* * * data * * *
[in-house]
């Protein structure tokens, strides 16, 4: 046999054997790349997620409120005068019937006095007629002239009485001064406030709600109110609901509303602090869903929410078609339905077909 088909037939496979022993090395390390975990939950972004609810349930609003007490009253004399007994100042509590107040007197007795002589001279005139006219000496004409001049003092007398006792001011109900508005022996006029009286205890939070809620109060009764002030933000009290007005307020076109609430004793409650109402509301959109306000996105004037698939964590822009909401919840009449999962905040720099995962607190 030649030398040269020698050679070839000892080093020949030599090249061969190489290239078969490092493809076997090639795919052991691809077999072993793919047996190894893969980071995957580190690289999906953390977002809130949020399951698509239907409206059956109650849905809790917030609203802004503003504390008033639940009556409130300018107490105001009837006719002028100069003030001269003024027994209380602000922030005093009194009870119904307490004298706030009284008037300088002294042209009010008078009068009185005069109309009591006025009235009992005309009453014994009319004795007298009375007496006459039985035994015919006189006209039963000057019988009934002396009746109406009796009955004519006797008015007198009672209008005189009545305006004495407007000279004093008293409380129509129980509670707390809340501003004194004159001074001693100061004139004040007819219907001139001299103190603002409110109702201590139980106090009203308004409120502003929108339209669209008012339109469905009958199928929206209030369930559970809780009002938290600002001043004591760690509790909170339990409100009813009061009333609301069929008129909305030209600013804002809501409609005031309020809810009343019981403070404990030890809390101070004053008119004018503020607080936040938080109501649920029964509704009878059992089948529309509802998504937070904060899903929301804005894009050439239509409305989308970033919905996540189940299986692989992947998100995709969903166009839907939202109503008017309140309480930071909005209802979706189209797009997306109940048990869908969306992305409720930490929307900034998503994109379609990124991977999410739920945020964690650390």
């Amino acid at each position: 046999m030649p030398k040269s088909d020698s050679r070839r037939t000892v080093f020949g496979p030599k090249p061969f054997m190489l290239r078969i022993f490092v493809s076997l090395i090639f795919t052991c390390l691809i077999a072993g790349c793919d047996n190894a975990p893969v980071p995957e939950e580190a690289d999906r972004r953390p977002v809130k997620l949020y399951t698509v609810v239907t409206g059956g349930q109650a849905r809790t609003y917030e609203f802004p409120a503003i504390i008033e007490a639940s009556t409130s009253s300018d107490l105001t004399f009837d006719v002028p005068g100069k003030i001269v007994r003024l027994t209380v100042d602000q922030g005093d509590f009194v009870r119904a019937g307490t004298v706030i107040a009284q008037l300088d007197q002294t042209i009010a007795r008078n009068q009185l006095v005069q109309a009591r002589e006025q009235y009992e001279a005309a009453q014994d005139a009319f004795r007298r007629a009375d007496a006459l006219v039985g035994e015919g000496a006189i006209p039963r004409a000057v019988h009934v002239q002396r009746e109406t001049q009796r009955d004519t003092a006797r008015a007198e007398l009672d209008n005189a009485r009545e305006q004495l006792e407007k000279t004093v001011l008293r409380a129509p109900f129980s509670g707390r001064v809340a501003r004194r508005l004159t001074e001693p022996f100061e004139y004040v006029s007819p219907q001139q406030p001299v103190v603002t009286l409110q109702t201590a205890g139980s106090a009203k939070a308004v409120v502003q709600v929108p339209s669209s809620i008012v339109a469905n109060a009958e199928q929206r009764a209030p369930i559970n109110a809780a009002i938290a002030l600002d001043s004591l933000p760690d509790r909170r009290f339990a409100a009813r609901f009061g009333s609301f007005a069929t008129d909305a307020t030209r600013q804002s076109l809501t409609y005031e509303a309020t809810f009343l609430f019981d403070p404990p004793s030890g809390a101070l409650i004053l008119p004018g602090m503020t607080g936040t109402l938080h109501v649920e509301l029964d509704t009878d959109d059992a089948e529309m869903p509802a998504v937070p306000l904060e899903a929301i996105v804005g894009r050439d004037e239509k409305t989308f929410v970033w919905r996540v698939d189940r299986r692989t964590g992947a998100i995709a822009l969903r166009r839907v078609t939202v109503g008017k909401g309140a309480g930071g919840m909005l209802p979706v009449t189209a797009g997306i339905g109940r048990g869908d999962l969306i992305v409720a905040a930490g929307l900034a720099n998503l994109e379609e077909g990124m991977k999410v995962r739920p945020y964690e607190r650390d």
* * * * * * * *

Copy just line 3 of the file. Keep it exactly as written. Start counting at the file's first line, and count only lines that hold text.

């Amino acid at each position: 046999m030649p030398k040269s088909d020698s050679r070839r037939t000892v080093f020949g496979p030599k090249p061969f054997m190489l290239r078969i022993f490092v493809s076997l090395i090639f795919t052991c390390l691809i077999a072993g790349c793919d047996n190894a975990p893969v980071p995957e939950e580190a690289d999906r972004r953390p977002v809130k997620l949020y399951t698509v609810v239907t409206g059956g349930q109650a849905r809790t609003y917030e609203f802004p409120a503003i504390i008033e007490a639940s009556t409130s009253s300018d107490l105001t004399f009837d006719v002028p005068g100069k003030i001269v007994r003024l027994t209380v100042d602000q922030g005093d509590f009194v009870r119904a019937g307490t004298v706030i107040a009284q008037l300088d007197q002294t042209i009010a007795r008078n009068q009185l006095v005069q109309a009591r002589e006025q009235y009992e001279a005309a009453q014994d005139a009319f004795r007298r007629a009375d007496a006459l006219v039985g035994e015919g000496a006189i006209p039963r004409a000057v019988h009934v002239q002396r009746e109406t001049q009796r009955d004519t003092a006797r008015a007198e007398l009672d209008n005189a009485r009545e305006q004495l006792e407007k000279t004093v001011l008293r409380a129509p109900f129980s509670g707390r001064v809340a501003r004194r508005l004159t001074e001693p022996f100061e004139y004040v006029s007819p219907q001139q406030p001299v103190v603002t009286l409110q109702t201590a205890g139980s106090a009203k939070a308004v409120v502003q709600v929108p339209s669209s809620i008012v339109a469905n109060a009958e199928q929206r009764a209030p369930i559970n109110a809780a009002i938290a002030l600002d001043s004591l933000p760690d509790r909170r009290f339990a409100a009813r609901f009061g009333s609301f007005a069929t008129d909305a307020t030209r600013q804002s076109l809501t409609y005031e509303a309020t809810f009343l609430f019981d403070p404990p004793s030890g809390a101070l409650i004053l008119p004018g602090m503020t607080g936040t109402l938080h109501v649920e509301l029964d509704t009878d959109d059992a089948e529309m869903p509802a998504v937070p306000l904060e899903a929301i996105v804005g894009r050439d004037e239509k409305t989308f929410v970033w919905r996540v698939d189940r299986r692989t964590g992947a998100i995709a822009l969903r166009r839907v078609t939202v109503g008017k909401g309140a309480g930071g919840m909005l209802p979706v009449t189209a797009g997306i339905g109940r048990g869908d999962l969306i992305v409720a905040a930490g929307l900034a720099n998503l994109e379609e077909g990124m991977k999410v995962r739920p945020y964690e607190r650390d």